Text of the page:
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Affirmative action (or AA) refers to policies that favor members of disadvantaged groups in an attempt to make up for historic or continuing oppression, particularly racism and sexism, and for other circumstances which cause(d) such groups to be disadvantaged, such as disabilities. A more neutral term for it might be minority- or underclass-preferential selection/hiring. These policies are very prevalent in the United States, due to its history of slavery and difficulty in getting over it.
In its crudest forms, affirmative action would mean giving some sort of preference to a person from a historically-oppressed group over that of someone from a historically-advantaged group, all other things being equal. Universities giving additional "points" on admissions scales to individuals from under-represented groups or employers actively recruiting people from those groups are examples of this approach. Another very crude form would be the outright quota. While not seen (and indeed legally and politically taboo) in the US, such tactics are occasionally seen elsewhere, as with India's reservation system, though it should be noted that caste and race aren't exactly synonymous.
Affirmative action was welcomed by many progressive thinkers and activists as an effective way to enable black people or women to compete with white males on an even footing, due to the inability of blacks and women to get jobs or educational opportunities solely open to white males.
However, opponents of the concept see it as a form of reverse bias against whites, males, and white males. Some opponents argued that a "hand up" should only be given on the basis of social class (to help people from poor neighborhoods, for instance), rather than race or gender, and that only material assistance, rather than quotas or the like, should be used (due to the fact that not all minorities or women are poor or without advantage, and not all white males are rich or even middle class). Nonetheless, the outcome has not been positive in states that have banned affirmative action policies.
Straw man criticism
A good deal of opposition to affirmative action is based on the misconception that it imposes hard quotas that require employers to hire unqualified minorities. As in, affirmative action requires candidates from a majority group to be passed over in favour of any and all minorities. This is false and the Supreme Court has ruled against any policies doing so. Employers simply need only to make a good faith attempt to hire qualified minorities, by, for example, choosing the minority candidate as a tie-breaker decision or at the very least not being a racist, sexist, xenophobic, homophobic bigot in the hiring process (so in principle not that difficult). It's worked out pretty well in the NFL, as the Pittsburgh Steelers would no doubt attest. Affirmative action laws vary widely by state and many of the programs are enforced voluntarily. Obviously bad hires related to affirmative action can happen, as the Jayson Blair fiasco arguably attests, but to generalize such cases to attack the concept as a whole is a classic use of the spotlight fallacy.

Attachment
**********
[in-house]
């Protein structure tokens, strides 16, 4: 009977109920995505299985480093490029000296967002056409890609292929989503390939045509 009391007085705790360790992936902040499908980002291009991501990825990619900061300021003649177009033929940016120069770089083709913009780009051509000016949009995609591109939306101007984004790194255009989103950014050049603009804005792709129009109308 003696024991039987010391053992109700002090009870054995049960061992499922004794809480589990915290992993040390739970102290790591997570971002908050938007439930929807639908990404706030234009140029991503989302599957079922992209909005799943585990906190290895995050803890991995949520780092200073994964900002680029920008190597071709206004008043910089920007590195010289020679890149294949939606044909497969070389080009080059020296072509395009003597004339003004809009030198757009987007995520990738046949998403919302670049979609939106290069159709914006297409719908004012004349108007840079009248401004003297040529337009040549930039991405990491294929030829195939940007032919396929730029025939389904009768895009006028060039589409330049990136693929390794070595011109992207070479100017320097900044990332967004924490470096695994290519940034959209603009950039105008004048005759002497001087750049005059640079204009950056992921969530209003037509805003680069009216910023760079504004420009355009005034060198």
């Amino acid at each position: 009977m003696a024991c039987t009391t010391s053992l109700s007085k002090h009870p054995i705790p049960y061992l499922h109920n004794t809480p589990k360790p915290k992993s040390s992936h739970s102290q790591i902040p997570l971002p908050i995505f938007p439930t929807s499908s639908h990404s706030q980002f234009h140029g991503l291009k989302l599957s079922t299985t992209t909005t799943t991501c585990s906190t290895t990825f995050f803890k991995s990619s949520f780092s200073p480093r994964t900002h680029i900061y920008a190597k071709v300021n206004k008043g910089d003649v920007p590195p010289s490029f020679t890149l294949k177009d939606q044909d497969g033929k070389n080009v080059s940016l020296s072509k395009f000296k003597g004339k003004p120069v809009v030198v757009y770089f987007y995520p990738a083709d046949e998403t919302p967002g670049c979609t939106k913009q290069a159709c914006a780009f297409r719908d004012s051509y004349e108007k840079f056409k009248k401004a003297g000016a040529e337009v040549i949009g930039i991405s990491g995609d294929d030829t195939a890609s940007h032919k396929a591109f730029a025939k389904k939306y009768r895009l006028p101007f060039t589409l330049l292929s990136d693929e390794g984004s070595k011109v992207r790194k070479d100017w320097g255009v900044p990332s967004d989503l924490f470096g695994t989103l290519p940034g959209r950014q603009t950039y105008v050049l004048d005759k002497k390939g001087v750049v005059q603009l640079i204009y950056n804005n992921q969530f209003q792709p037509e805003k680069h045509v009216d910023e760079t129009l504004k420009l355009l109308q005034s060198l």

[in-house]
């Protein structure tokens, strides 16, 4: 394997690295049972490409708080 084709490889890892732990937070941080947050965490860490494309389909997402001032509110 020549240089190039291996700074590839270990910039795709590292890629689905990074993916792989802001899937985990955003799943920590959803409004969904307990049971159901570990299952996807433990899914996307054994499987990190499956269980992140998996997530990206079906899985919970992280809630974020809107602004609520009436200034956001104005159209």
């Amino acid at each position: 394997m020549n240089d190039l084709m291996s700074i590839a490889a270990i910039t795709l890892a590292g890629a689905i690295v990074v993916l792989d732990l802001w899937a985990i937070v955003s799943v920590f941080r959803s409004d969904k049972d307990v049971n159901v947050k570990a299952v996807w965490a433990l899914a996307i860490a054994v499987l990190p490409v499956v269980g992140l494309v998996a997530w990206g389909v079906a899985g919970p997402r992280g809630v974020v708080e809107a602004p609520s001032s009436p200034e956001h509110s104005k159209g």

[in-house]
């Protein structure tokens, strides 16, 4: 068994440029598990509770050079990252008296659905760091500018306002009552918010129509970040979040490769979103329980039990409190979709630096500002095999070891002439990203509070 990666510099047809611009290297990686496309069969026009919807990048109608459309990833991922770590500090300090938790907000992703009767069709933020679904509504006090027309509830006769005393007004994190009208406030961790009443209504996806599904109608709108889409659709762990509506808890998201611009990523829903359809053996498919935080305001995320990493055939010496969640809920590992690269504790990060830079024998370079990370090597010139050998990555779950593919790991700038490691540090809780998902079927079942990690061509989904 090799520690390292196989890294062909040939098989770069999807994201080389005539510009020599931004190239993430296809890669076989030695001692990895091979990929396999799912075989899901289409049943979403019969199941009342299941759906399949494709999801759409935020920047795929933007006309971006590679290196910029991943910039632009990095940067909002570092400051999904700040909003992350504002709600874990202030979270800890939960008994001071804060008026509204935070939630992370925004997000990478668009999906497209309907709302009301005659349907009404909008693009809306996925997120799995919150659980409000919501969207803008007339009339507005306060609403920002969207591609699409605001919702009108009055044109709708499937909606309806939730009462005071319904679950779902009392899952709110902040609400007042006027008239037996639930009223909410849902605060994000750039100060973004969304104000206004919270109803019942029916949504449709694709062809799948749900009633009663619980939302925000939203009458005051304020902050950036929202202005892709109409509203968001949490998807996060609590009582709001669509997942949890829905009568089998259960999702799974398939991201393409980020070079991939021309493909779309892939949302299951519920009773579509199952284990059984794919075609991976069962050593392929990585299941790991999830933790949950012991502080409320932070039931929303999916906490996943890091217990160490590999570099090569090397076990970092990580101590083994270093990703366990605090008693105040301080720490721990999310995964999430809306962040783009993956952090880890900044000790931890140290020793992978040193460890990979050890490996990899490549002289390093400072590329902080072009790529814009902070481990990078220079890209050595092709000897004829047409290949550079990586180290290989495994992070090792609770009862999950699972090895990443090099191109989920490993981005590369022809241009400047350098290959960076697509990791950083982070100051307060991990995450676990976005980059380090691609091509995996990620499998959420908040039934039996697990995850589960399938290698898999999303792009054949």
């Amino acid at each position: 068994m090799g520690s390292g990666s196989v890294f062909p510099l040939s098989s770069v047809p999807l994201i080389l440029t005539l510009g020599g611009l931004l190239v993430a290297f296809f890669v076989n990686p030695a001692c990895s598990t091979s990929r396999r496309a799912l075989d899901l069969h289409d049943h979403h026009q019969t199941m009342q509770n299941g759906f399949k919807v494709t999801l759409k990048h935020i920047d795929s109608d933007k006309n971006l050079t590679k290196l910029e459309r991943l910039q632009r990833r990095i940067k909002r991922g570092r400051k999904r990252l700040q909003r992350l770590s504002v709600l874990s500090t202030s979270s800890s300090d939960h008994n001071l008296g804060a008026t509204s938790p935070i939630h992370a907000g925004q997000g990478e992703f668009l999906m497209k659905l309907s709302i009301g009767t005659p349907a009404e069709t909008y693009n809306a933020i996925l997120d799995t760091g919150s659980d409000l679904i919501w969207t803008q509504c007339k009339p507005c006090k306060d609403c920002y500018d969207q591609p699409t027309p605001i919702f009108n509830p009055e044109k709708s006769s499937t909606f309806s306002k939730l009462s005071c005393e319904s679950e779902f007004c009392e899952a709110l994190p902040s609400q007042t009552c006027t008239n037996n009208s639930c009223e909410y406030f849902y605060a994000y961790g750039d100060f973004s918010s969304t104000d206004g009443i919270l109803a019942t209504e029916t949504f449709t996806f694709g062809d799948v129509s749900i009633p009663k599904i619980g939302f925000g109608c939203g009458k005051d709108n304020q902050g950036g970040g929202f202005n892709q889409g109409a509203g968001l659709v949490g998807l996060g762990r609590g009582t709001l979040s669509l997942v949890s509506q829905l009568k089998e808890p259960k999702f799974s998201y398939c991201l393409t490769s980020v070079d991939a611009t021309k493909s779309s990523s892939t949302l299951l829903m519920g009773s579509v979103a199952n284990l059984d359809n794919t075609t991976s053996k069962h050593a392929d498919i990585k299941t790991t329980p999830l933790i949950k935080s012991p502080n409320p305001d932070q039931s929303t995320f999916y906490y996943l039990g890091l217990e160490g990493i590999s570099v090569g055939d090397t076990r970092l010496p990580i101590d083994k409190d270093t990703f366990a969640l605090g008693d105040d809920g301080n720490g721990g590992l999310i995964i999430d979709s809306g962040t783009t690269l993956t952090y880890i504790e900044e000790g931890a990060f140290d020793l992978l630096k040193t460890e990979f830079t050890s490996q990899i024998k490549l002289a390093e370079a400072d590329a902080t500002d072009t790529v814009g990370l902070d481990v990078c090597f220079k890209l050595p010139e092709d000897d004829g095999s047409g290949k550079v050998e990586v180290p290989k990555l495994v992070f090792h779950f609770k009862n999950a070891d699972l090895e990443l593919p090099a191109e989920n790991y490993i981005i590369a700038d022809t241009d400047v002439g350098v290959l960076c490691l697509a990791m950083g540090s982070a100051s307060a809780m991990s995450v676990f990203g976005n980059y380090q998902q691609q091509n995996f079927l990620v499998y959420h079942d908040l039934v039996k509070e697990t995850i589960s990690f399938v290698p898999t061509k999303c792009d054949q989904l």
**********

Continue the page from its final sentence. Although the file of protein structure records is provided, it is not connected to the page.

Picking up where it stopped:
Black Asian Best Friend
Often trotted out are Asians being affected negatively by affirmative action, because they are model minorities (in spite of the oppression and animosity they faced historically) and thus selected against by affirmative action. However, it is debatable if this is or isn't true.
Some argue that the legal doctrine of adverse impact, sometimes called disparate impact, is used to impose hiring quotas. In reality, adverse impact is only relevant when an organization's hiring standards can not be proven to have any practical purpose other than to discriminate.
- "positive discrimination". Oxford Dictionaries. Oxford University Press. http://www.oxforddictionaries.com/definition/english/positive-discrimination?q=positive+discrimination. Retrieved 13 February 2014.
- "affirmative action". Oxford Dictionaries. Oxford University Press. http://www.oxforddictionaries.com/definition/english/affirmative-action?q=affirmative+action. Retrieved 13 February 2014.
- "Executive Order 11246—Equal employment opportunity". The Federal Register. Archived from the original on 30 March 2010. http://www.archives.gov/federal-register/codification/executive-order/11246.html.
- "Affirmative Action". Stanford University. http://plato.stanford.edu/entries/affirmative-action/.
- Most notably, Michigan, at their State University undergraduate level.
- Ira Katznelson. When Affirmative Action Was White: An Untold History of Racial Inequality in Twentieth-Century America. W.W. Norton, 2005.
- Overview of some AA laws.
- Casey Quinlan (December 9, 2015). "7 Criticisms Of Affirmative Action That Have Been Thoroughly Disproved".
- The model minority is losing patience. (October 3, 2015). The Economist. Retrieved June 21, 2016.